Potable drinking water is one of the largest issues currently looming over humanity. It is not often talked about, but as the population continues to boom toward 7 and then eventually 9 billion people, clean drinking water will become more valuable than oil in some regions. The fact that the 78% or so of the Earth that is covered with water is not drinkable because of it’s salt content is a problem. Current solutions for removing this salt require copious amounts of electricity, which in turn is expensive and not a feasible global solution.
Jonathan Liow however has a solution. He has created the Solarball. This device is very simple and cheap to manufacture. It has no moving parts and relies only on the direct energy of the sun to evaporate contaminants leaving clean, pure H2O to drink. He was inspired after visiting Cambodia and seeing that they didn’t have access to the tap water that we take for granted every day.
In addition to distributing these Solarball’s throughout third world countries, I think it would be a great idea to produce a version that could be deployed with emergency rafts and boats. Often you will see stories about people that were adrift at sea for weeks and drank only what little water they could collect from the rain. In the instances where they did give in and drink the salt water, the NaCl would dehydrate their cells from the inside out killing them faster and more painfully than they would have experienced otherwise. If Liow (or anyone else for that matter) could somehow modify this same concept to be incorporated in the canopies of inflatable rafts, people may be able to survive much longer and avoid certain dehydration stranded at sea.
The Dyson company has been producing and selling innovative and standard setting products for more than a decade. They’re most notably known for their popular (albeit pricey) Dyson vacuum. The vacuum is all about suction, as the inventor pitches in the many commercials scattered around TV land.
Dyson branched out and turned their efficient turbine technology into another revolutionary, everyday invention. The Dyson Airblade is the most elite of hand dryers for public rest rooms in the United States. It works by using blasts of air to act as a squeegee to wick water off of a persons hands. My idea is to scale this up.
I see the shower of the future to have a button next to the one that diverts water to the shower head. When you shut off the water, you can press another button and the body blade kicks in to action. Imagine dual water “blades” starting at your head and wicking all of the water off of your body as it passes all the way to the floor, finishing at your feet. No more using the same towel over and over to dry your presumably “clean” self. The blade is high tech and futuristic and I’m sure it would be a new installation in many upper class homes. As the technology advances, hopefully the price would come down. The machine itself would be cheaper to build and install but more over, popularity can induce imitators. A competitive open market always helps to adjust the prices to a more consumer friendly level.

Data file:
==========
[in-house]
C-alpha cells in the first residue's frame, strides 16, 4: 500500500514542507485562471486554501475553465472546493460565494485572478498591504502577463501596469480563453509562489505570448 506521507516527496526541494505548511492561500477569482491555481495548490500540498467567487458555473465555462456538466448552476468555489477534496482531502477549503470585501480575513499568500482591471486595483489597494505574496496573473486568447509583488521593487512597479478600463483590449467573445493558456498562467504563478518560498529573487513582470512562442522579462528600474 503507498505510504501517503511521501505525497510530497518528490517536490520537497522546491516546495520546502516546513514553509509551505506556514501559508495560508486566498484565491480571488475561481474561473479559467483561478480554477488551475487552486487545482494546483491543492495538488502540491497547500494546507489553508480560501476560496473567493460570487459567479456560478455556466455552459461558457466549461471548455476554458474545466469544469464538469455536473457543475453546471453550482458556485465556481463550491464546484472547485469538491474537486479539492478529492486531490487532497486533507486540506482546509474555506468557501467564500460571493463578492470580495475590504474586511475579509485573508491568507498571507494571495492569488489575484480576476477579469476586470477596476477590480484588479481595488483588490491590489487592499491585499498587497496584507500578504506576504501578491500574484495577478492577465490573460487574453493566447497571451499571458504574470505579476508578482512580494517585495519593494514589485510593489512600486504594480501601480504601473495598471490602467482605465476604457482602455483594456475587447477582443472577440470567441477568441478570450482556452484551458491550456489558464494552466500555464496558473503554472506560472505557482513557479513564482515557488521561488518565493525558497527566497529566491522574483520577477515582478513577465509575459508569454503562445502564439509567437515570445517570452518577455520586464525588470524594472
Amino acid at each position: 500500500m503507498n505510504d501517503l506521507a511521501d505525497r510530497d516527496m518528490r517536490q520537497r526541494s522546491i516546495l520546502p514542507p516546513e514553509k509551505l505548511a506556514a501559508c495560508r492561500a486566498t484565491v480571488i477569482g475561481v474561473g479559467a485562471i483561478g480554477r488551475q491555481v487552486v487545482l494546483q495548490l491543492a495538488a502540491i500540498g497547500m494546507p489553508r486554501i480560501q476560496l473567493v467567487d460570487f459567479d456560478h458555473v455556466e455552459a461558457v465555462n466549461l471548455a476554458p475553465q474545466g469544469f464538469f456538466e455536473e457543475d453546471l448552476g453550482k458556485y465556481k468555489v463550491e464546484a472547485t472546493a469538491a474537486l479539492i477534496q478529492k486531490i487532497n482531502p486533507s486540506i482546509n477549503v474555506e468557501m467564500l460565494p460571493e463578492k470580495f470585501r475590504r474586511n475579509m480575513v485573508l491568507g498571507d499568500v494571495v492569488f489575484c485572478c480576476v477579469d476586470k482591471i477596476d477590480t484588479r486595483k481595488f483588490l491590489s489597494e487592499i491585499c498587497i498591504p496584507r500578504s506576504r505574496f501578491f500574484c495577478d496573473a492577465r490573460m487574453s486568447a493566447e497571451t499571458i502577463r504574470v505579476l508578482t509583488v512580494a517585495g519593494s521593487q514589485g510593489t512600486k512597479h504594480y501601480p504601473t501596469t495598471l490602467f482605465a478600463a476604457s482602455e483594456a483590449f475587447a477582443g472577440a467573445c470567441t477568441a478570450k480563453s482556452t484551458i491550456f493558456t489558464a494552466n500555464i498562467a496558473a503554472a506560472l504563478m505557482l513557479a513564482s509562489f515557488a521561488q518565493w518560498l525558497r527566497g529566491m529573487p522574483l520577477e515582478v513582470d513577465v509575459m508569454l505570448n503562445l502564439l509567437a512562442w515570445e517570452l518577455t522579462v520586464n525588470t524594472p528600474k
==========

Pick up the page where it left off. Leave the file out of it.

Every household in the United States has somewhere they store food. Everyone that can afford one, which is a very high majority, utilizes cold storage with a refrigerator of some sort. This is the case among all third world countries. Of the billions of refrigerators in the world, think about how many users each is in operation for. For an average household of say three, each group needs to eat 2 – 3 times a day. All of that opening and closing of the doors (both on the fridge and the freezer compartments) lets an unimaginable amount of cold air out. This causes the compressor to turn back on, drawing electricity from the grid.
So the question is how can we reduce the amount of electricity these appliances are wasting? The first solution would obviously be to create a more efficient electrical design. This type of research, development and design is expensive and time consuming. Each new iteration of this type of appliance usually does become more efficient, but there has to be another solution. By thinking about why the energy is wasted, we realize that it’s because the door is open. But why is the door open so often and for so long in the first place? I can say from personal experience that often I don’t remember what’s in my fridge or more likely I can’t make up my mind what I want to eat. This time I spend with the door wide open, blankly staring at the shelves is energy wasted and dollars out of my pocket.
What if there were a way to know what was in the fridge in the first place? I can think of several solutions that could easily be implemented. With newer top of the line refrigerators, many have some type of screen or control panel already in place. You can imagine a future appliance with several tiny cameras that can show a live feed of just what you would see if you were to open the door and look yourself. Even further dumbing down the problem is a refrigerator that has a transparent door. Materials science has come a long way from the first iteration of these behemoths. It is definitely feasible to think that an insulating and transparent material exists and could be modified for use in a refrigeration setting. The reduction in the carbon footprint could be enormous and is deserving of study in the not so distant future.
Note: This idea has apparently been discussed among inventors around the world and has even been submitted as vision for the future in the Dyson invention submission contest for 2011. Credits for the picture are likewise.